Supreme Court ruling needed in same-sex marriage dispute

By |2022-10-07T09:37:29+00:0018 Apr 2013|Categories: Family Law, Same-Sex Couples|

The debate in this country over same-sex marriage has ended up in the nation’s highest court. The case before the U.S. Supreme Court challenges Californians’ right to amend their state constitution to exclude same-sex marriages. The Supreme Court’s decision whether to uphold or deny that right would have a nationwide impact on family law.

Many Orange County, California residents have fought to legalize same-sex marriage in their state. The Supreme Court of California had ruled that the state constitution guaranteed same-sex marriage. Then, in 2008, Proposition 8 attempted to revise the constitution to exclude it. With this setback, the fight for same-sex equality reached an impasse that challenges legislators to come up with provisions giving same-sex couples the right to marry.

In arguments presented over the past several weeks, the Supreme Court has been asked to decide whether the Equal Protection Clause of the 14th Amendment prohibits Californians from amending their state constitution to define marriage as a heterosexual union. Such arguments set the scene for two opposing interests to come into play: the legal rights of same-sex couples and each state’s right to democratic self-governance.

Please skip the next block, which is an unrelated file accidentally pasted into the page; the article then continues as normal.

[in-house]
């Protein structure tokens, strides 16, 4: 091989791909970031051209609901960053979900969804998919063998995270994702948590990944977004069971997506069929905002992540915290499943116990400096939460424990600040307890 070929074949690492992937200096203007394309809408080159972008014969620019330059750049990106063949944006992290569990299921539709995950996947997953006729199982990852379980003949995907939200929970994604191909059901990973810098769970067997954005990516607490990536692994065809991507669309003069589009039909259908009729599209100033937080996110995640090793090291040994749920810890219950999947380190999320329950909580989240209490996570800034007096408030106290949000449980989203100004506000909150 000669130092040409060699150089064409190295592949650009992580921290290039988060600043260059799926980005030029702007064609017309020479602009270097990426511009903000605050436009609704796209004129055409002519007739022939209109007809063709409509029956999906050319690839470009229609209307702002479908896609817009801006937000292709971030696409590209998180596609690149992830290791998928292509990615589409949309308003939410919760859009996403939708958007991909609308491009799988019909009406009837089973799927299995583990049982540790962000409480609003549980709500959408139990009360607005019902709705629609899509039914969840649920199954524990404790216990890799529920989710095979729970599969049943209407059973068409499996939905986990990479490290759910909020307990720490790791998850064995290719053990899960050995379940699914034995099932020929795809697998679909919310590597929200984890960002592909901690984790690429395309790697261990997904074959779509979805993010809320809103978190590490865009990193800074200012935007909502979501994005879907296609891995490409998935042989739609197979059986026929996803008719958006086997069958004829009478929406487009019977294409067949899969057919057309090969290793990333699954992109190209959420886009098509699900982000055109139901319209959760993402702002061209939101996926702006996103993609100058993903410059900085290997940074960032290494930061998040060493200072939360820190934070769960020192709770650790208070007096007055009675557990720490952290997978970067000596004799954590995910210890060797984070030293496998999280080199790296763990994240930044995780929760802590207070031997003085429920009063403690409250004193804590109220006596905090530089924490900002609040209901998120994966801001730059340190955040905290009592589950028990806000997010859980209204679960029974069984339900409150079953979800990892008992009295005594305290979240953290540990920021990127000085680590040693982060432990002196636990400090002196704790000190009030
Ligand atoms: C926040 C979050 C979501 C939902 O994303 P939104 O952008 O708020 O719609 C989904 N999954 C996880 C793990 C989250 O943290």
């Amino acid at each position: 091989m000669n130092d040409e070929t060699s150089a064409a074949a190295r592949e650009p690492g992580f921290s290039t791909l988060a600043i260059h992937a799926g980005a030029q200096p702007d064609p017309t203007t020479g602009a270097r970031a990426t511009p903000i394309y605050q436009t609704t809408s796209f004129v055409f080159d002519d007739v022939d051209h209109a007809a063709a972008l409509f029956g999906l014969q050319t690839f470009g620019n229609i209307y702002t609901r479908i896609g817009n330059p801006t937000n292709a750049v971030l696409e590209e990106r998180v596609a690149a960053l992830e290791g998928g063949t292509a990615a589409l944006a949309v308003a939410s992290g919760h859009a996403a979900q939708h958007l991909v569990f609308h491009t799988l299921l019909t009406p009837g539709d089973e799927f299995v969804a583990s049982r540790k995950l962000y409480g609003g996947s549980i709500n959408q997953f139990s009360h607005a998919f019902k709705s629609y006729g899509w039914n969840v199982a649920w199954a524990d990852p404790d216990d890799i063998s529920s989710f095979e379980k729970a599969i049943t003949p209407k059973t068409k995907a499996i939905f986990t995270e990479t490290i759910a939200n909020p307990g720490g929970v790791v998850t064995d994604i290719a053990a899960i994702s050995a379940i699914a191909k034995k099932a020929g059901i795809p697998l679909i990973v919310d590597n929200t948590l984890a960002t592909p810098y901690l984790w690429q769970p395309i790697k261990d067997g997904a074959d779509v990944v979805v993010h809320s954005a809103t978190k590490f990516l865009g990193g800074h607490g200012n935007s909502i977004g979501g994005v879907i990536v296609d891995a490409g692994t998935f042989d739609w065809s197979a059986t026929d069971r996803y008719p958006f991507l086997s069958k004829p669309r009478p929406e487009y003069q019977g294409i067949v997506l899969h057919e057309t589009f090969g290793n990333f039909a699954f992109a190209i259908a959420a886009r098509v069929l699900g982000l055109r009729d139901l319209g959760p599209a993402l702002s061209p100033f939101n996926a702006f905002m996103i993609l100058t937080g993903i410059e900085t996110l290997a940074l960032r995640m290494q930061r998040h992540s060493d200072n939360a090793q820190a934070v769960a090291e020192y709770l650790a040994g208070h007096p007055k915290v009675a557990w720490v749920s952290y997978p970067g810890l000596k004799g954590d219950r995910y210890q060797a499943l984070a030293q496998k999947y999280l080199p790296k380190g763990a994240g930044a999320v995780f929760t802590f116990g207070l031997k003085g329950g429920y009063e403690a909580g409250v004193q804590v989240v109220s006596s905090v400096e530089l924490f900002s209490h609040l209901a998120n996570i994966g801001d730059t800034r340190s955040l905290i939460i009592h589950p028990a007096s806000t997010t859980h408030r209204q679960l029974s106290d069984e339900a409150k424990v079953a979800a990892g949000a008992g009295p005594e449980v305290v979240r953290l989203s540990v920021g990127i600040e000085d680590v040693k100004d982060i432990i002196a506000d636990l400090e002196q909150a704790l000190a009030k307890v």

Although dependent on public opinion, a legal compromise that allows same-sex marriage without compromising the right for self-governance would be nice. The California Supreme Court went through the state constitution to guarantee such rights; however, the state’s citizens quickly voted to amend that very constitution to counter the decision through Proposition 8.

As California struggles with this question, LGBT groups seek federal laws that give more recognition, including provisions for child support and spousal support, to same-sex marriages. Unfortunately, as in many cases, creating the law always lags behind the demands of the times.

The debate continues, and both sides continue to struggle to find a middle ground. In the meantime, those encountering same-sex marriage issues should consult a legal professional for advice in this volatile and complicated area of family law.

Source:, “BARELY LEGAL: Are we headed for a no-win outcome in the Proposition 8 case?” Thomas Curry, April 5, 2013

About the Author:

Dorie Anne Rogers - The Law Offices of Dorie A. Rogers, APC
Dorie A. Rogers, a Family Law Specialist, Certified by the State Bar of California, has been an attorney since 1981 with an exclusive family law practice located in Orange County. She is accepting dissolution cases with support and property issues including the use of forensics to ascertain business value, community interests and to establish monthly case flow analysis. Ms. Rogers has substantial experience in high conflict custody litigation involving sophisticated psychological issues. She drafts premarital and postmarital agreement designed to define and establish parties' separate and community property interests. Paternity cases and domestic violence matters are considered part of her practice. Ms. Rogers is a court-approved and court-appointed to represent minor children.Ms. Rogers consults with individuals concerned about entering or exiting a relationship. She advises effective strategies for dissolution or premarital planning. Knowledge is power and good planning affords better results.Specialties: Family Law Specialist, Certified by the State Bar of California
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